Article

Plaque rupture and sudden death related to exertion in men with coronary artery disease

University of Maryland, Baltimore, Baltimore, Maryland, United States
JAMA The Journal of the American Medical Association (Impact Factor: 30.39). 03/1999; 281(10):921-6. DOI: 10.1001/jama.281.10.921
Source: PubMed

ABSTRACT Exertion has been reported to acutely increase the risk of sudden coronary death, but the underlying mechanisms are unclear.
To determine the frequency of plaque rupture in sudden deaths related to exertion compared with sudden deaths not related to exertion.
Autopsy survey. Coronary arteries were perfusion fixed and segments with more than 50% luminal narrowing were examined histologically. Ruptured plaques were defined as intraplaque hemorrhage with disruption of the fibrous cap and luminal thrombus. Exertion before death was determined by the investigator of the death.
Medical examiner's office.
A total of 141 men with severe coronary artery disease who died suddenly, including 116 whose deaths occurred at rest (mean [SD] age, 51 [11] years) and 25 who died during strenuous activity or emotional stress (age, 49 [9] years).
The frequency and morphology of plaque rupture was compared in men dying at rest vs those dying during exertion. Independent association of risk factors (total cholesterol, high-density lipoprotein cholesterol, glycosylated hemoglobin, cigarette smoking) in addition to acute exertion with plaque rupture were determined.
The mean (SD) number of vulnerable plaques in the coronary arteries of men in the exertional-death group was 1.6 (1.5) and in the at-rest group was 0.9 (1.2) (P=.03). The culprit plaque in men dying during exertion was plaque rupture in 17 (68%) of 25 vs 27 (23%) of 116 men dying at rest (P<.001). Hemorrhage into the plaque occurred in 18 (72%) of 25 men in the exertional-death group and 47 (41%) of 116 men in the rest group (P=.007). Histological evidence of acute myocardial infarction was present in 0 of 25 in the exertion group and in 15 (13%) of 116 in the rest group. Men dying during exertion had a significantly higher mean (SD) total cholesterol-high-density lipoprotein cholesterol ratio (8.2 [3.0]) than those dying at rest (6.2 [ 2.7]; P=.002), and the majority (21/25) were not conditioned. In multivariate analysis, both exertion (P=.002) and total cholesterol-high-density lipoprotein cholesterol ratio (P=.002) were associated with acute plaque rupture, independent of age and other cardiac risk factors.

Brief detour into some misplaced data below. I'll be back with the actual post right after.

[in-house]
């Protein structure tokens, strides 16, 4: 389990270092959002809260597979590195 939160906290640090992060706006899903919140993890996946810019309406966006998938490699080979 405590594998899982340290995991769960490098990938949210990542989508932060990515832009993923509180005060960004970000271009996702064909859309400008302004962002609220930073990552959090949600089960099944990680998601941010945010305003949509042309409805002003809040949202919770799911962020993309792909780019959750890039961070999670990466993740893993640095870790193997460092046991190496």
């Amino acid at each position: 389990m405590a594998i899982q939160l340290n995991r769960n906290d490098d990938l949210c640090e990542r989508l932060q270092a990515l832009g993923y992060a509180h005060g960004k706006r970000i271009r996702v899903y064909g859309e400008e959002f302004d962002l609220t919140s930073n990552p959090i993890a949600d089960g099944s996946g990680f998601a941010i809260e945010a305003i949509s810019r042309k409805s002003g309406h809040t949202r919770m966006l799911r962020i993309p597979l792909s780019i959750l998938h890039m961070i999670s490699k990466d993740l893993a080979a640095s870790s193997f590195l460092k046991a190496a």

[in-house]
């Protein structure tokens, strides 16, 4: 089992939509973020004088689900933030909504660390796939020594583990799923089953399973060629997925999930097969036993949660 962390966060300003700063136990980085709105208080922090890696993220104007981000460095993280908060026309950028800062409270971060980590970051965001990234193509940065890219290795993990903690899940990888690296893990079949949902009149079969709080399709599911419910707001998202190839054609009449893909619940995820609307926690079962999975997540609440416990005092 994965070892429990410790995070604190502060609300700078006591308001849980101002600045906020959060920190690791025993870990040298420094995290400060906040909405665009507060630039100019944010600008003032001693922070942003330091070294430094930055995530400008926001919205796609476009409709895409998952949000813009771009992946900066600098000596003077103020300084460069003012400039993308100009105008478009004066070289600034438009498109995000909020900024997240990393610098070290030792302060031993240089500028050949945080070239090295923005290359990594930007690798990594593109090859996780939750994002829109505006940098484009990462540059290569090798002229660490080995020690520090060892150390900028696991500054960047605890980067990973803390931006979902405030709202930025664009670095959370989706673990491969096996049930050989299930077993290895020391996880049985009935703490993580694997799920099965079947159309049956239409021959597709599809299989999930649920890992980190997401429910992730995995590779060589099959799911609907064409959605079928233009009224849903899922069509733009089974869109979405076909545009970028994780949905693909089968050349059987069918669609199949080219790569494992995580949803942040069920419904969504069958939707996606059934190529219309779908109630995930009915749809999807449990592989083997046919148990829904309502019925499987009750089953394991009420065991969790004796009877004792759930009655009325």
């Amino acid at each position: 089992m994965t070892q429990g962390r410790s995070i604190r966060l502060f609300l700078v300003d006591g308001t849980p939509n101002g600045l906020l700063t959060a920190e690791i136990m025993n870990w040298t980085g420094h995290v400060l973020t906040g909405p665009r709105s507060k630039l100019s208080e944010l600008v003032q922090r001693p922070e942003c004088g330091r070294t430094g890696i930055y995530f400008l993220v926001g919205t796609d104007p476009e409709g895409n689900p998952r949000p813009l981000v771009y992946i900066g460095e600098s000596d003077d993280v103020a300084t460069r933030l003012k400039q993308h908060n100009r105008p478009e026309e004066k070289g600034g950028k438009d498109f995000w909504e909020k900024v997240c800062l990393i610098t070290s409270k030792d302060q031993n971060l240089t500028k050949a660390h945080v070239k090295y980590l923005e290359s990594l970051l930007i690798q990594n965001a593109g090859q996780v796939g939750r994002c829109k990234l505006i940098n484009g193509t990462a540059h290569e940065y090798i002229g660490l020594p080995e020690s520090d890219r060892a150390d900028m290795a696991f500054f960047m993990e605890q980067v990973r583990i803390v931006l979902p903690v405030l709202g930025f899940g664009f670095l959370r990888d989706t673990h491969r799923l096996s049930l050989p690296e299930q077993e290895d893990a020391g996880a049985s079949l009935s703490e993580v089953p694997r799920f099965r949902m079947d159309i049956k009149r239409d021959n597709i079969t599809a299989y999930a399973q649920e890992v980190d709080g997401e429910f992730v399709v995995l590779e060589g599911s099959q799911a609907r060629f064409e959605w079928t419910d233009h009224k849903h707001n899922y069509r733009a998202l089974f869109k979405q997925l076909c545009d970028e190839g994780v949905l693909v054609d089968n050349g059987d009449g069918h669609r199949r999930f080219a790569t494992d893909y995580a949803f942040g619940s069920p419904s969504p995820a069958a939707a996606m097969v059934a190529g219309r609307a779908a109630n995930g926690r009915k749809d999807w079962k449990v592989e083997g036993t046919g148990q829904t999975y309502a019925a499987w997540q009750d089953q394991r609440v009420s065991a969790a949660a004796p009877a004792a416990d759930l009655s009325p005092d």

In men with severe coronary artery disease, sudden death related to exertion was associated with acute plaque rupture.

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